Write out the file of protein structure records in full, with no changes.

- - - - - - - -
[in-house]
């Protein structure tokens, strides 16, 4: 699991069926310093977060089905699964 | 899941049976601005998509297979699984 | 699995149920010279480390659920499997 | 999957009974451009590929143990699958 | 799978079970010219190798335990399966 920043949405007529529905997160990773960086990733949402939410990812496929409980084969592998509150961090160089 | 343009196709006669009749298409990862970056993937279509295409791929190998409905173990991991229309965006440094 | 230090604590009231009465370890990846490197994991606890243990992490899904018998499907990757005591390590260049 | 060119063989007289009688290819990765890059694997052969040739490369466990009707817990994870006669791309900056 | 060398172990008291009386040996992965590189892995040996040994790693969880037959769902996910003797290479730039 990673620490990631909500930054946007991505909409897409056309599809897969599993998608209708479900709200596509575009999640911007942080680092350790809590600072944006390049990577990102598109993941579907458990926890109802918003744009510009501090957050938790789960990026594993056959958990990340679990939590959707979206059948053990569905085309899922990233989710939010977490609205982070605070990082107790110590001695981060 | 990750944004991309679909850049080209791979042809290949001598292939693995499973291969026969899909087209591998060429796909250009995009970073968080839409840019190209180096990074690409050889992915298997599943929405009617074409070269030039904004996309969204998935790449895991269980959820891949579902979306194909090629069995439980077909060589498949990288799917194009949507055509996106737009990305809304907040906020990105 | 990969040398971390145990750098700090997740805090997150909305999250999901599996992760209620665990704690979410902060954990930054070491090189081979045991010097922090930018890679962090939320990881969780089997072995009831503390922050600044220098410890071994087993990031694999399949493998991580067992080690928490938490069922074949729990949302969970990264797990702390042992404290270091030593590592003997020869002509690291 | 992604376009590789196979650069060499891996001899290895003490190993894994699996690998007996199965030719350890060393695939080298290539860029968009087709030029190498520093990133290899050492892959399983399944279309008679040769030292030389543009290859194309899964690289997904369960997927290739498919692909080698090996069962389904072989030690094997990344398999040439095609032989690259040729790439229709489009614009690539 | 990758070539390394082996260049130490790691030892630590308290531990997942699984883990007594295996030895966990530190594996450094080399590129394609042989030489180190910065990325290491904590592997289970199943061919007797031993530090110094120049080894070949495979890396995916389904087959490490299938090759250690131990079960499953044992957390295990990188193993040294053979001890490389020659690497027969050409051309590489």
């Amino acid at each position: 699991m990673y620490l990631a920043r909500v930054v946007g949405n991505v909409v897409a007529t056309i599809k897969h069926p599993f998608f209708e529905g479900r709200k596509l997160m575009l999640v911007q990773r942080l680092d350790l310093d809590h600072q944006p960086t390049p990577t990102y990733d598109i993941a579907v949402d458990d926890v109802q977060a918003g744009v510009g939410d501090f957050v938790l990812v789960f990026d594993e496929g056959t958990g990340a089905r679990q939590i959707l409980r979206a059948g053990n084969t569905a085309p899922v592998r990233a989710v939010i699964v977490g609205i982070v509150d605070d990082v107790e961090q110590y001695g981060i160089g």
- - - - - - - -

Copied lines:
[in-house]
């Protein structure tokens, strides 16, 4: 699991069926310093977060089905699964 | 899941049976601005998509297979699984 | 699995149920010279480390659920499997 | 999957009974451009590929143990699958 | 799978079970010219190798335990399966 920043949405007529529905997160990773960086990733949402939410990812496929409980084969592998509150961090160089 | 343009196709006669009749298409990862970056993937279509295409791929190998409905173990991991229309965006440094 | 230090604590009231009465370890990846490197994991606890243990992490899904018998499907990757005591390590260049 | 060119063989007289009688290819990765890059694997052969040739490369466990009707817990994870006669791309900056 | 060398172990008291009386040996992965590189892995040996040994790693969880037959769902996910003797290479730039 990673620490990631909500930054946007991505909409897409056309599809897969599993998608209708479900709200596509575009999640911007942080680092350790809590600072944006390049990577990102598109993941579907458990926890109802918003744009510009501090957050938790789960990026594993056959958990990340679990939590959707979206059948053990569905085309899922990233989710939010977490609205982070605070990082107790110590001695981060 | 990750944004991309679909850049080209791979042809290949001598292939693995499973291969026969899909087209591998060429796909250009995009970073968080839409840019190209180096990074690409050889992915298997599943929405009617074409070269030039904004996309969204998935790449895991269980959820891949579902979306194909090629069995439980077909060589498949990288799917194009949507055509996106737009990305809304907040906020990105 | 990969040398971390145990750098700090997740805090997150909305999250999901599996992760209620665990704690979410902060954990930054070491090189081979045991010097922090930018890679962090939320990881969780089997072995009831503390922050600044220098410890071994087993990031694999399949493998991580067992080690928490938490069922074949729990949302969970990264797990702390042992404290270091030593590592003997020869002509690291 | 992604376009590789196979650069060499891996001899290895003490190993894994699996690998007996199965030719350890060393695939080298290539860029968009087709030029190498520093990133290899050492892959399983399944279309008679040769030292030389543009290859194309899964690289997904369960997927290739498919692909080698090996069962389904072989030690094997990344398999040439095609032989690259040729790439229709489009614009690539 | 990758070539390394082996260049130490790691030892630590308290531990997942699984883990007594295996030895966990530190594996450094080399590129394609042989030489180190910065990325290491904590592997289970199943061919007797031993530090110094120049080894070949495979890396995916389904087959490490299938090759250690131990079960499953044992957390295990990188193993040294053979001890490389020659690497027969050409051309590489």
């Amino acid at each position: 699991m990673y620490l990631a920043r909500v930054v946007g949405n991505v909409v897409a007529t056309i599809k897969h069926p599993f998608f209708e529905g479900r709200k596509l997160m575009l999640v911007q990773r942080l680092d350790l310093d809590h600072q944006p960086t390049p990577t990102y990733d598109i993941a579907v949402d458990d926890v109802q977060a918003g744009v510009g939410d501090f957050v938790l990812v789960f990026d594993e496929g056959t958990g990340a089905r679990q939590i959707l409980r979206a059948g053990n084969t569905a085309p899922v592998r990233a989710v939010i699964v977490g609205i982070v509150d605070d990082v107790e961090q110590y001695g981060i160089g």